Index to more 10 Commandments

... for Great Food Handling

Here's some ideas for food handling for greater safety, better nutrition, thriftiness and convenience.

  1. I hate to clean my refrigerator.  (I'm talking about dismantling every part and scrubbing it thoroughly.)   But I do mini-cleans weekly.   I clean and disinfect the counter nearest the fridge.  Starting with the top shelf, I remove everything.  I spray the shelf with a disinfecting cleaning spray such as Fuller's Spray 'N San, and wipe with a damp cloth shammy, and then rinse the shammy and the shelf.   Then I check the expiration dates and quality of each food item and return it to the refrigerator, organizing as I go.  If there was a spill, I wipe the bottoms of the containers, too.   If any food is good but should be used promptly, I make immediate plans for a dish that uses it at put it at the very front.  I continue on down the shelves, ending with a good sorting and checking of the produce drawer.  This is a good time to make Dump Soup.
  2. Don't store any fruits or veggies in sealed plastic.  They are alive, and need to breathe.  Yank open a hole in plastic-wrapped packages of mushrooms.  Put bulky items loose in a newspaper- or paper towel-lined produce drawer.   Put celery, carrots and green onions into a container with a lifted drainer bottom, such as Tupperware« has.    Rinse greens, removing any damaged outer leaves, shake off and wrap firmly in a terrycloth towel.  Lay each bundle in a warmer section of the refrigerator.
  3. Always store grains and other dry goods in plastic or glass.  If you cannot afford the costly kind, even washed and dried mayonnaise or other food jars with screw tops will do fine.  Don't forget to cut out or tear off the instructions and tuck it into the container.  Label everything!   On perishables, such as dried fruit, grains or cereals with whole wheat, or anything else rarely used or likely to turn rancid, put the date of purchase on the label.  If you do get a bug in something, put the entire container in the refrigerator for a couple of days.  That will stop bug infestation in its tracks!  Items I need on hand but rarely use go into the freezer in a freezer bag.labeled.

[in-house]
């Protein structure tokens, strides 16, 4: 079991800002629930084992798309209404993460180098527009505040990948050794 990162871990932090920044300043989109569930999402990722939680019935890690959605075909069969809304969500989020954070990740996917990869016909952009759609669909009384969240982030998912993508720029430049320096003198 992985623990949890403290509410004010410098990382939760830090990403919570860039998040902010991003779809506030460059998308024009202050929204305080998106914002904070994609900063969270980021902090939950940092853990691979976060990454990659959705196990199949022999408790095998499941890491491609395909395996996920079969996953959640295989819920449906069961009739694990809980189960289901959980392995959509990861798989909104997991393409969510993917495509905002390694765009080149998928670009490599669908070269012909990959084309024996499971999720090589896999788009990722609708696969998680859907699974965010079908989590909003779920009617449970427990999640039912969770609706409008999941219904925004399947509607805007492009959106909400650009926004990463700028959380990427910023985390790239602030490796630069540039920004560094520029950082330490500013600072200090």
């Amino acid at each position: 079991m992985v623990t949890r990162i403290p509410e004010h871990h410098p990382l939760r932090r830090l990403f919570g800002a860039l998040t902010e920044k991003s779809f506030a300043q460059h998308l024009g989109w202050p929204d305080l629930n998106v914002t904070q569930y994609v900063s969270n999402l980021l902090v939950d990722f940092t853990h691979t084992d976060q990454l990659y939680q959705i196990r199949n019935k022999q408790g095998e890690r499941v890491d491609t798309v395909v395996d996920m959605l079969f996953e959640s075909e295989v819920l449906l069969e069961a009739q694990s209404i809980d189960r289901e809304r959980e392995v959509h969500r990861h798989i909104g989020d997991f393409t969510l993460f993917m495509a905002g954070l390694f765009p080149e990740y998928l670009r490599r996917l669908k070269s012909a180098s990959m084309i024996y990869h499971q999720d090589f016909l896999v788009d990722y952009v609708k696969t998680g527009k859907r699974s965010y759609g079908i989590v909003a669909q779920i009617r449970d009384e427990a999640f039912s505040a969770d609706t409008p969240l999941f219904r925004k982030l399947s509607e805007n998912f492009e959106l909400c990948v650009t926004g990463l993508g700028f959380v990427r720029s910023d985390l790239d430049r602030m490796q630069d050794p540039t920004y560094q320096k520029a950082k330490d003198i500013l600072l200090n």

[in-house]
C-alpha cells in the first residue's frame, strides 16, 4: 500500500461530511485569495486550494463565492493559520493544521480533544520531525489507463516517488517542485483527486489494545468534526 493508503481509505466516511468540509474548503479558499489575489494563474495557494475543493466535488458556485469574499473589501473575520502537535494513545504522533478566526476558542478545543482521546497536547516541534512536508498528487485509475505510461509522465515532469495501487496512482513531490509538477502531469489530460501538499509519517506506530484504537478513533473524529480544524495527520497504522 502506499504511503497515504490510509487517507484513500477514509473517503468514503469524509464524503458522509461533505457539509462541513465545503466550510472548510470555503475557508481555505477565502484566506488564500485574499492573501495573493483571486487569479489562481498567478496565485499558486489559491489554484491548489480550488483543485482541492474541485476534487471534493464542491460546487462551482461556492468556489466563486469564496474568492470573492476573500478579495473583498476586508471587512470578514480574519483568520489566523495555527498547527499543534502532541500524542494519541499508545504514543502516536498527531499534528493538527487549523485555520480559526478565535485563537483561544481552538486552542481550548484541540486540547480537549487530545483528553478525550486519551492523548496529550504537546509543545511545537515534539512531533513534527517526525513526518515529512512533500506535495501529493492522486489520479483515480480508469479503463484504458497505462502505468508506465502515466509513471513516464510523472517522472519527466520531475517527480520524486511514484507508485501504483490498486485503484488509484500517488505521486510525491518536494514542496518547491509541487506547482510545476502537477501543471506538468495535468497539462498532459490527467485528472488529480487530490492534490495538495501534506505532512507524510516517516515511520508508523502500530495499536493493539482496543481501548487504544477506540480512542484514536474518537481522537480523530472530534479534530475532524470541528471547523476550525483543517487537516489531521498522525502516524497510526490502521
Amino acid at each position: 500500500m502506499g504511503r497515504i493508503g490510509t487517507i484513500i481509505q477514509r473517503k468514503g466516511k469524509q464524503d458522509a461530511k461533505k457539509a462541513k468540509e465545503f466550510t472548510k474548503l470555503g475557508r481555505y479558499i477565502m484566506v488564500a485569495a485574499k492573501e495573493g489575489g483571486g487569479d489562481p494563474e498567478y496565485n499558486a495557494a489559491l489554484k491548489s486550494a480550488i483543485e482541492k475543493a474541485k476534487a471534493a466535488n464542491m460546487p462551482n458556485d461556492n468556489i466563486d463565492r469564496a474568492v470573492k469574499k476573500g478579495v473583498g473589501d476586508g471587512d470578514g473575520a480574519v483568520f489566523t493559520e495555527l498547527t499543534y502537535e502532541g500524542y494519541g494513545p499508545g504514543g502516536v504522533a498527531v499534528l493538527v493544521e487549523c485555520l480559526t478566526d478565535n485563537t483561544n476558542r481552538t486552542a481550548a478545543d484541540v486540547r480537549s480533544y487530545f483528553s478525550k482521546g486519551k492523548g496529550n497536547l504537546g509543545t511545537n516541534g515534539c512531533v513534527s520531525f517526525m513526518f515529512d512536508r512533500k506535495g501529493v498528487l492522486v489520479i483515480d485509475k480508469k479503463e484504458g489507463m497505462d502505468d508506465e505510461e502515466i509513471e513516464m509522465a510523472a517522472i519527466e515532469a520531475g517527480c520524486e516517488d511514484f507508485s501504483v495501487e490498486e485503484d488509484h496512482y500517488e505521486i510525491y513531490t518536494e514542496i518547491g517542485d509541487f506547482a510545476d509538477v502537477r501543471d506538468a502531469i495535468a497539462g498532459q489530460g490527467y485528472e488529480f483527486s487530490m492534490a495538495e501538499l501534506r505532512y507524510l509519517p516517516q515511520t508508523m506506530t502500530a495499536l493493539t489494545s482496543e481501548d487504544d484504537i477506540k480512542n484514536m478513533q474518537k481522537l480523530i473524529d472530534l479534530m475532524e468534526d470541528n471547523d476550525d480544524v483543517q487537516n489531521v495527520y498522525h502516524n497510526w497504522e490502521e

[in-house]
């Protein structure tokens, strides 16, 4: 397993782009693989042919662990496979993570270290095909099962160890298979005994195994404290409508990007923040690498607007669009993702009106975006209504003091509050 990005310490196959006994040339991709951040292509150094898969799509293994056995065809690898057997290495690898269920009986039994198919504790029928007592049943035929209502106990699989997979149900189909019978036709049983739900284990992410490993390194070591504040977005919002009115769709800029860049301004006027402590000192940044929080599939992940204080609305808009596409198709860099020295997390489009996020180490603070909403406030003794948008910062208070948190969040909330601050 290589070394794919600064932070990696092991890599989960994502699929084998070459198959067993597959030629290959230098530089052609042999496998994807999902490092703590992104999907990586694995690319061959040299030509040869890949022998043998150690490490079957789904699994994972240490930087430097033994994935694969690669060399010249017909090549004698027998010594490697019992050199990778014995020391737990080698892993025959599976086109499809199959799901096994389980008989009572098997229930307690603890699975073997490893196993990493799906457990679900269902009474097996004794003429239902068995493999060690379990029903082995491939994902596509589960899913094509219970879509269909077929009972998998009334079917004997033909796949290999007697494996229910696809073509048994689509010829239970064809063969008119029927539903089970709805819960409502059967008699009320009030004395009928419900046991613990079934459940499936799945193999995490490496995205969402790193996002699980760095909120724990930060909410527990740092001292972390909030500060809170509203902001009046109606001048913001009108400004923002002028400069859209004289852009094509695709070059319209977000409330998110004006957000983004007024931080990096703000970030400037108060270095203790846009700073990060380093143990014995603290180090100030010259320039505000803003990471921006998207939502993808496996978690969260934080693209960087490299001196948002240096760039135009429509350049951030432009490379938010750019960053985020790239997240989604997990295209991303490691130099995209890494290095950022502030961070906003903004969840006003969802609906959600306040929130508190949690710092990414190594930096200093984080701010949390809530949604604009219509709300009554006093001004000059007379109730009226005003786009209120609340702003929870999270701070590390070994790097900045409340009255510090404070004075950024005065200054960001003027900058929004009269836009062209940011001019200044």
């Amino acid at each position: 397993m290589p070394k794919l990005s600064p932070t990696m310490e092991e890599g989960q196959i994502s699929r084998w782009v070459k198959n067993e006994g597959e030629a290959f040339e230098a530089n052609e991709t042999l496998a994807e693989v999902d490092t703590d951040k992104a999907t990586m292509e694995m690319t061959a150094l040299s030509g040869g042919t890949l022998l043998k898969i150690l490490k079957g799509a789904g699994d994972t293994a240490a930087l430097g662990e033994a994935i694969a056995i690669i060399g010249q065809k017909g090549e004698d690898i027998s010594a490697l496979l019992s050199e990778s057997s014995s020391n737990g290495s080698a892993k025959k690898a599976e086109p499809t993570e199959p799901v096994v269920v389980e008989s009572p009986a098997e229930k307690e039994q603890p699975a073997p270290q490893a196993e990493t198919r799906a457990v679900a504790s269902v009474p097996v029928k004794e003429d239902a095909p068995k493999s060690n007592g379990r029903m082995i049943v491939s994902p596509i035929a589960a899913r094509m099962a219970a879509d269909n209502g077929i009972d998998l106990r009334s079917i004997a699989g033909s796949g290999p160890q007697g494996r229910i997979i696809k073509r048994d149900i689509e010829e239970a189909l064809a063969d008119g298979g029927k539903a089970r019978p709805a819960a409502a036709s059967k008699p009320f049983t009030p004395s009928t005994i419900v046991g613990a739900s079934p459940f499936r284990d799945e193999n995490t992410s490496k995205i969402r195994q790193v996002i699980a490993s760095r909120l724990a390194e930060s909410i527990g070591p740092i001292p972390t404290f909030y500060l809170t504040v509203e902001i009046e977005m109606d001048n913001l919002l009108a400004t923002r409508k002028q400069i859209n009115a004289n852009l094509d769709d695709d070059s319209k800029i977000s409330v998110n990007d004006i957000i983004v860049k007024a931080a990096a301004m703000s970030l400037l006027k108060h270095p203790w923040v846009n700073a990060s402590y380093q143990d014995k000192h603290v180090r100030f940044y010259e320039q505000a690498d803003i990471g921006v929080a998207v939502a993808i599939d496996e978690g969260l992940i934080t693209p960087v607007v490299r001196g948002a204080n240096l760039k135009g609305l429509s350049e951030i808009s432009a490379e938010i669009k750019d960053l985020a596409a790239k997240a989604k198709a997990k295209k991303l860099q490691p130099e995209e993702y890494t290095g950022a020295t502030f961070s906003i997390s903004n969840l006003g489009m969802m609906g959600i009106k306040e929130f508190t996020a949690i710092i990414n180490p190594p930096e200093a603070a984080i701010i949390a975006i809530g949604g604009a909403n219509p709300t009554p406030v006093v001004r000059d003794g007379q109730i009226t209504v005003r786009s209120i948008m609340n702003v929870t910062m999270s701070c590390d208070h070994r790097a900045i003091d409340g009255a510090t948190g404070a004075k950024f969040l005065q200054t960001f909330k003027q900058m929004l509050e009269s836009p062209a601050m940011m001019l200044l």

4. Always store meats, poultry and fish in a dish or meat drawer, even though they are packaged in plastic from the store.  They can and do leak and can spread dangerous germs in your refrigerator.   If you use your meat drawer for raw meat, poultry or fish, don't store ready-to-eat foods in the same drawer to avoid ugly contamination.
  5. When you buy canned or bottled goods that you already have on hand, place them to the rear of the older ones.
  6. Store cooked foods promptly in the refrigerator.  Don't cool them down first; that gives germs time to grow.  You can store them safely while still fairly hot if you use a microwave-safe storage container like Tupperware« has, or enamelware such as CorningWare.
  7. How often have you checked a leftover in the refrigerator and wondered "When did I put this in here?" Date-label leftovers and opened bottles or cans of perishable foods when you first put them into the fridge,  for safety, thriftiness and better flavor.  
  8. When I cook more of a dish than we will use in a couple of days, I cool it in the refrigerator, and then put the excess into a zipper freezer bag while it's still fresh.   Squeeze the air out and flatten.  Label with a medium size permanent felt-tip marker with name and date.   Lay flat to freeze quickly (since it's thin, it will defrost quickly too, another safety factor).
  9. Save scraps and leftovers in the freezer.  Small amounts of tomato paste, grated ginger, chopped onions or other such items can be frozen in a pint freezer bag.  Break off pieces as needed to add to cooked dishes.  If you have leftover broth, tomato sauce, lemon juice or canned milk, freeze it in ice cube trays.   has a covered ice cube tray that's great for this.  When frozen, dump cubes into a labeled zipper freezer bag.    Leftover crumbs, flour or cornmeal used for breading can be stored in Tupperware« or in a labeled zipper bag in the freezer too (leaving it unfrozen might allow dangerous germs to grow).  Dry stale (but not moldy) bread or bread crusts for croutons, or grind dried bread or crackers for crumbs.  Throw washed celery leaves, bell pepper and onion trimmings, cabbage cores or other leftover veggies in a zipper freezer bag labeled "soup".  Dump contents into chicken or soup bones you are cooking for broth, then strain out and discard after they have given up their flavor and nutrition.   Save the labeled zipper bags in the freezer even when empty; you can reuse them for the same purpose several times.
  10. Organize your freezer with wire baskets.  You'll be able to haul out a basket and sort through for the oldest date.  You'll save electricity, too, as you won't have to hold the door open while you scrounge.


The Sneaky Kitchen
Web Site by Bess W. Metcalf   Copyrightę April 1999 - 201

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